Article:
In practice, valuation — particularly the P/E ratio — no longer means much. If it did, Apple (AAPL) would not wallow at a forward P/E of 10.27, whileAmazon.com (AMZN) sports a robust 88.34 on the same metric. Using Tuesday’s closing prices, Apple’s current P/E stands at a puny 13.48 relative to Amazon’s inflated 185.29.
Unlike Apple bulls and Amazon bears, I pull only one point of significance out of those otherwise meaningless numbers: This is not your Grandfather’s stock market. And it has not been for quite some time.
You can deny this reality all you want. You can whine about it. You can claim the world has gone crazy. That it’s not like it was when you were a spry young investor. You can write to the SEC. You can quote Warren Buffett. You can reread the Intelligent Investor for the 83rd time. You can throw darts at market maker voodoo dolls and stalk sleazy and soulless short sellers.
Tell it to your shrink, your buddies at the Elk’s Lodge and your friends at Friday night bingo. I’ve got news for you: It’s not going to change anytime soon. Any good psychotherapist is going to tell you what I am about to tell you: Stop wishing for a world that simply does not and probably cannot exist and learn how to function in this cold, hard and unfair real world.
The P/E Ratio’s Not-So-New Meaning
It’s all about investor confidence. It’s not about valuation.
I know this will be difficult, if not impossible, for Apple bulls and Amazon bears to accept, but there’s a simple and straightforward explanation for the disconnect between the companies’ valuations. And it has everything to do with Steve Jobs, Tim Cook and Jeff Bezos.
When Jobs was alive, investors were afraid he was going to die. Now that he’s gone, he’s no longer here. And that’s even worse. What else could explain the rapid surges and equally as swift pullbacks Apple has experienced over the last year or so? Sure, you can blame market manipulation conspiracies, hedge funds, mutual funds, profit taking, the broader market, the economy, the rumor mill or sheer stupidity, but these excuses do not cut it. It’s all about investor confidence.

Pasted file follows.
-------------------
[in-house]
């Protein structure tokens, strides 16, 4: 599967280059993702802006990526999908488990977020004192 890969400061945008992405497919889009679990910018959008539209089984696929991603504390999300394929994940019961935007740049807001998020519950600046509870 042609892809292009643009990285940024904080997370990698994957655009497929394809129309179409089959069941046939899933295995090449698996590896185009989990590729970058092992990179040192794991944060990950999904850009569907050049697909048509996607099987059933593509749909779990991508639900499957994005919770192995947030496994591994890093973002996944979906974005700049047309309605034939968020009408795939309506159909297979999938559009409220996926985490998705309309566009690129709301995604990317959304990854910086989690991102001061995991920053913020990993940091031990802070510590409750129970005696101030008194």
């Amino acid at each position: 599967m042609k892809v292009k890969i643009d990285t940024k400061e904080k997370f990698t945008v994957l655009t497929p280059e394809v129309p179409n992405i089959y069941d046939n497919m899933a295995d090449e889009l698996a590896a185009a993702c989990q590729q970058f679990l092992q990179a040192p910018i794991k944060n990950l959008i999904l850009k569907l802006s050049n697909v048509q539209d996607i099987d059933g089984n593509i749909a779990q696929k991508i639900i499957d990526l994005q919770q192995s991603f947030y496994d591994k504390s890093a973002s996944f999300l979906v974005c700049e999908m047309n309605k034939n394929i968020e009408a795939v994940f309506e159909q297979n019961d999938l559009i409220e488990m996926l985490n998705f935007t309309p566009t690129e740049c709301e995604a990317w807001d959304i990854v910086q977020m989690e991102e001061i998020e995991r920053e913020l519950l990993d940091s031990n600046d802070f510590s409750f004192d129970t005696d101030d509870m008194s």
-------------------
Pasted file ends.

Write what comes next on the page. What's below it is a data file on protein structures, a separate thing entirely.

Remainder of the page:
Of course, the world is not completely whacked. Despite the stops and starts, Apple has been one of the best buy-and-hold investments the market has to offer. Until now. Down more than 13% from its all-time high, as of Tuesday’s close, Apple bulls have to deal, and fight, with more scary uncertainty and internal conflict. What if the party is over for real this time?
Deny it all you want, but Wall Street discounts Apple because it has much less confidence in leaders not named Steve Jobs. If I had a say in the company’s succession plan (enter the following half-serious, half-hyperbolic statement), it would have been to spend as much of the company’s cash as necessary to hire Jeff Bezos away from Amazon.com. Investors have confidence in Jeff Bezos.
Up until the past three months or so, Apple has largely outperformed Amazon. But that’s in the past. While it can be comforting to live there, the approach often does not end well for investors.
While bulls lament Wall Street’s refusal to tag Apple with a frothy valuation, Amazon more than maintains its ambitious P/E. And the stock tends to do a better job of establishing highs and sustaining them. Don’t get me wrong, it’s volatile and it has its share of ups and downs, but you will hear few complaints from Amazon longs that the market is holding the stock down.
Throw out everything you thought you knew about the P/E ratio. It’s old school, outdated and useless to measure a company’s “valuation” with it. Valuations no longer mean much, if anything at all. The P/E ratio is a gauge of investor confidence. Does this company have the pieces in place to not only sustain and maintain, but achieve continued hyper growth over the long-term?
Despite all of the faux uncertainty bears try to cook up at Amazon, the situation there, with Jeff Bezos steady at the helm for more than a decade, provides plenty more answers than it does questions. Can you honestly say the same about Apple?